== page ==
The name Chrysoberyl is derived from the Greek words chrysos and berullos, meaning “golden” and “gem crystal.” Despite the similarity of their names, Chrysoberyl and Beryl are two completely different gemstones unrelated in any other way. Members of the beryl group include emerald, aquamarine, and morganite while members of the chrysoberyl group only include chrysoberyl, cymaphane and alexandrite. Beryl is a silicate with chemical composition Be3Al2(SiO3)6 and chrysoberyl is an oxide with composition BeAl2O4. Although they both contain beryllium, they are separate gemstone species and do not crystallize the same. Beryl crystallizes hexagonally while chrysoberyl crystallizes with orthorhombic arrangements.
With a hardness of 8.5 on Moh's scale, chrysoberyl is extremely hard and third only to corundum (9.0), and diamond (10) in hardness. Faceted chrysoberyl is a beautiful gem which is not well known in its own right. For such a hard and durable material, chrysoberyl is relatively obscure and the undervalued prices don’t seem to reflect its’ ultility as a gemstone.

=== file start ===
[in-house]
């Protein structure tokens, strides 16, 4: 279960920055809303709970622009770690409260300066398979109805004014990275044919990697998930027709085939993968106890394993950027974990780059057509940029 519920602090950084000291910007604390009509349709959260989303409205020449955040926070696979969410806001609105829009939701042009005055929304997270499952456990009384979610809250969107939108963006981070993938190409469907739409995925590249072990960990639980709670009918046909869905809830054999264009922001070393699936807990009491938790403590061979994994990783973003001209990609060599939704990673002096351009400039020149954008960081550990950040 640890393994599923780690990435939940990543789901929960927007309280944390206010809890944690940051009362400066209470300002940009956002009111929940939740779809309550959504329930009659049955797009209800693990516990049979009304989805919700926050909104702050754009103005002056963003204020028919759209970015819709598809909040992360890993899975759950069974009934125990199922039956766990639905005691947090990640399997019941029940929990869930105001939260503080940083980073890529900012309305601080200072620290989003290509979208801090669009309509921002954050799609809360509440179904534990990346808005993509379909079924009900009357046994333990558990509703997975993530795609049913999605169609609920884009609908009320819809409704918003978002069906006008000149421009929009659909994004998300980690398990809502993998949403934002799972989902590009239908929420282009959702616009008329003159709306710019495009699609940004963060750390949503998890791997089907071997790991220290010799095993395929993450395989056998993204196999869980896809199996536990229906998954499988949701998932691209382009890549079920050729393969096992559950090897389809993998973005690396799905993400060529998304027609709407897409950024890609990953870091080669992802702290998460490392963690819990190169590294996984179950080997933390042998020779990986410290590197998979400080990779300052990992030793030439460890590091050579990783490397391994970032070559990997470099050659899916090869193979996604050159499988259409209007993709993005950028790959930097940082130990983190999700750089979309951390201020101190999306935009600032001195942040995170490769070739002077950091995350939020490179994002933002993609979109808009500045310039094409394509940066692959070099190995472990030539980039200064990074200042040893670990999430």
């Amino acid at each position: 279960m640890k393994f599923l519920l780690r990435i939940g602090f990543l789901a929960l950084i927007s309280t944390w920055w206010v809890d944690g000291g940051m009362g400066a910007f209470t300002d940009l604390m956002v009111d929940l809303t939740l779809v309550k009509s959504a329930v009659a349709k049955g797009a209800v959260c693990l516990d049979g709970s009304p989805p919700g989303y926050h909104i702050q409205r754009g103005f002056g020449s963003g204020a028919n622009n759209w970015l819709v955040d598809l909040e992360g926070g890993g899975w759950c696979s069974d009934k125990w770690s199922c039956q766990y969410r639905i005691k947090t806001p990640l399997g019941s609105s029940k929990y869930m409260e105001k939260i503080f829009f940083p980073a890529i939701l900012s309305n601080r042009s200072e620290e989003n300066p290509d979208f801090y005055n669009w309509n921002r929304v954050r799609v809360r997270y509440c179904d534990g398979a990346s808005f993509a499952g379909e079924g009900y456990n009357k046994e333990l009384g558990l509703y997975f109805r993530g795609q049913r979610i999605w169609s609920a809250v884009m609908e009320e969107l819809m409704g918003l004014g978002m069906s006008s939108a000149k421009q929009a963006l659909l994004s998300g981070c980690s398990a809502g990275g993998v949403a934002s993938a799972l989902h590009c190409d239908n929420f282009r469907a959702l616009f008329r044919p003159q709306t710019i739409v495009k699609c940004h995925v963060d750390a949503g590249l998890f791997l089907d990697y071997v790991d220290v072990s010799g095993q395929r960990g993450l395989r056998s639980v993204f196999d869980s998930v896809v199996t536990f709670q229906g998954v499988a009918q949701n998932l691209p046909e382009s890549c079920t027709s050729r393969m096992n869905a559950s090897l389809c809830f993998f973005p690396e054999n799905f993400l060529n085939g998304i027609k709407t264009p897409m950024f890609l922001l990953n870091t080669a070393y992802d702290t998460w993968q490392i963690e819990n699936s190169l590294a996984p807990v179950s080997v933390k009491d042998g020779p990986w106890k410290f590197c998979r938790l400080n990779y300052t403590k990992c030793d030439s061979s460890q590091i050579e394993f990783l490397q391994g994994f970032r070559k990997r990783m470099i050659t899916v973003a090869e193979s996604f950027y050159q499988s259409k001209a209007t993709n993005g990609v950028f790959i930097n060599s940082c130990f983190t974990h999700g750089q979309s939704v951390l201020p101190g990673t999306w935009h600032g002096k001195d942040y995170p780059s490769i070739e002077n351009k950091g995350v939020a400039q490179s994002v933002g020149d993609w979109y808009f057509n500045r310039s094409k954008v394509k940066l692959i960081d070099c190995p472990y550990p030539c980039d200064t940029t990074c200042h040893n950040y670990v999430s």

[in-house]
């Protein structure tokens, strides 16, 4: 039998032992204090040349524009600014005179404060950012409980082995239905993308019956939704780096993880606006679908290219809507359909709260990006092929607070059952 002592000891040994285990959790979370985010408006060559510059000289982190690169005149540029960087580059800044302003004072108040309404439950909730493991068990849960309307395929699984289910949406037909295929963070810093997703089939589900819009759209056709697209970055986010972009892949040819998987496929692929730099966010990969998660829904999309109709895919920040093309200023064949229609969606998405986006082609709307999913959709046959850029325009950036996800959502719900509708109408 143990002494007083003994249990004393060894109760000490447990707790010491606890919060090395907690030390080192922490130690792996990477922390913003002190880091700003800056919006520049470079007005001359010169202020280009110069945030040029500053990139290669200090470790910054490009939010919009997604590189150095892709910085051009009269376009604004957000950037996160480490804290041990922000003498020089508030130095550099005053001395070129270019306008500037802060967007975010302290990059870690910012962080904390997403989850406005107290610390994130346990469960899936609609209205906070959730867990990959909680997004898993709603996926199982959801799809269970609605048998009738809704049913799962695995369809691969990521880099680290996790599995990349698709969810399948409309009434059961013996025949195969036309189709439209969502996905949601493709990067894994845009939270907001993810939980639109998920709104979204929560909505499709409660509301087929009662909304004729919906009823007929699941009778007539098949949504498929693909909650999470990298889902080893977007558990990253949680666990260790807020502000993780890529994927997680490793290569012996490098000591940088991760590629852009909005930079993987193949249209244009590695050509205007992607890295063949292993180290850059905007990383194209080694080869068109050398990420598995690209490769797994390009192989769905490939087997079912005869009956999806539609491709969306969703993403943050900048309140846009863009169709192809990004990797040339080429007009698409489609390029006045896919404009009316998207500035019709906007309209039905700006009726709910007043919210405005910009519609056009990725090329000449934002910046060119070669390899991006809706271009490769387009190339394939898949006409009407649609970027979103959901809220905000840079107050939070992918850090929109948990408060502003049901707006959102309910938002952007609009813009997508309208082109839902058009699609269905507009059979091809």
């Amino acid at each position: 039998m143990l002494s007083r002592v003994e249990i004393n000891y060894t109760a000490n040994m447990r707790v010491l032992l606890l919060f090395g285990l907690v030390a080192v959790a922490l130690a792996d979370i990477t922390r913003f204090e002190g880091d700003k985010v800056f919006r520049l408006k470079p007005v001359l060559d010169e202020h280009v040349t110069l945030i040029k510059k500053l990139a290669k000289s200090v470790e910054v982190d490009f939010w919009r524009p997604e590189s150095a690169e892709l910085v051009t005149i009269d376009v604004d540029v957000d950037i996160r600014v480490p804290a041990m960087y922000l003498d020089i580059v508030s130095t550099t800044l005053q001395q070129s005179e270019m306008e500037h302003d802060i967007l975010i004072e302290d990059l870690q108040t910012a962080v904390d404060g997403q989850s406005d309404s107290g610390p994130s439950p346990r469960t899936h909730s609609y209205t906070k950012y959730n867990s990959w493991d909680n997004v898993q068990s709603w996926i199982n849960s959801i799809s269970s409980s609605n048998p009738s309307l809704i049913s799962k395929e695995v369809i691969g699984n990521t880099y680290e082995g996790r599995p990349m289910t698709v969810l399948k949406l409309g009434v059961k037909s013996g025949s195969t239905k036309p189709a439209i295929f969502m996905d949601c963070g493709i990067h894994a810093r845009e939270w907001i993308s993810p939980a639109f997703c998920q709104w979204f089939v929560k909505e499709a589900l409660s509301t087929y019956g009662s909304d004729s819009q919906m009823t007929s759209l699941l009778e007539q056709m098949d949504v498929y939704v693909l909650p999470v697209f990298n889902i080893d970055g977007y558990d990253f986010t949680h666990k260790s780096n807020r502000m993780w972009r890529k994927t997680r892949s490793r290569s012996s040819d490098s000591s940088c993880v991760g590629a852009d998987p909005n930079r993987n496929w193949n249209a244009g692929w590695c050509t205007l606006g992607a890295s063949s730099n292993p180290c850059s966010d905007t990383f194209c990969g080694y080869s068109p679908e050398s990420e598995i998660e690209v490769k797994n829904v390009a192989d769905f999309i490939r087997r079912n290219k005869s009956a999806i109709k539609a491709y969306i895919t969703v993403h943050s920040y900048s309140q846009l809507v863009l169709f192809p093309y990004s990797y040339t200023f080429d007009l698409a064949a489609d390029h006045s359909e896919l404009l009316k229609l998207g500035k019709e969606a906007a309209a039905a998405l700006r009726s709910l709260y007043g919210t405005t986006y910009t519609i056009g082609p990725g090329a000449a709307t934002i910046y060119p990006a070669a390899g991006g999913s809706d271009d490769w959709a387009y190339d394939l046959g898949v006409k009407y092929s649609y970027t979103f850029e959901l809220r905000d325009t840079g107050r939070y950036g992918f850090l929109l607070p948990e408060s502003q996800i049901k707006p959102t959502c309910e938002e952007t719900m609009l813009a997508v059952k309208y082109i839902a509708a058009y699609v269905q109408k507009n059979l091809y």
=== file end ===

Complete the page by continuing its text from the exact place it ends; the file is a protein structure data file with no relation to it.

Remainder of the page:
Chrysoberyl is normally yellow, yellow-green stone or brownish with its color being caused by the presence of iron. Spectroscopic analysis will usually reveal a strong band where the violet takes over from the blue. As the color darkens from bright yellowish-green to golden-yellow to brown, this band increases in strength. When the stone has a strong color two additional bands can be seen in the green-blue. The most common inclusions are liquid-filled cavities containing three-phase inclusions. Stepped twin planes may be apparent in some cases. Some very rare minty bluish-green chrysoberyls from Tanzania owe their color to the presence of Vanadium. These stones are very rare and can command prices as high as alexandrite.
Translucent yellowish chatoyant chrysoberyl is called cymophane or cat's eye. Its name is derived from the Greek words cyma and phanes, meaning “wave” and “appearance.” Microscopic needle-like inclusions inside the stone reflect a streak of light known as the cat’s eye.
Chrysoberyl is a gemstone that is believed to protect its wearer and keep disaster at bay. The cat's eye variety is seen as a particularly effective talisman. Because of its golden tones, chrysoberyl is often associated with wealth. Maybe for luck, it is well known that croupiers often wear crysoberyl cat’s eye rings. The sublte colors and the high degree of hardness make cat’s eyes ideal for gents rings.
Chrysoberyls are said to promote concentration and the ability to learn and to enable the wearer to think clearly. Negative thoughts are said to be transformed into positive energy. Chrysoberyl is also regarded as a gemstone that promotes tolerance and harmony and is associated with the zodiac sign of Leo.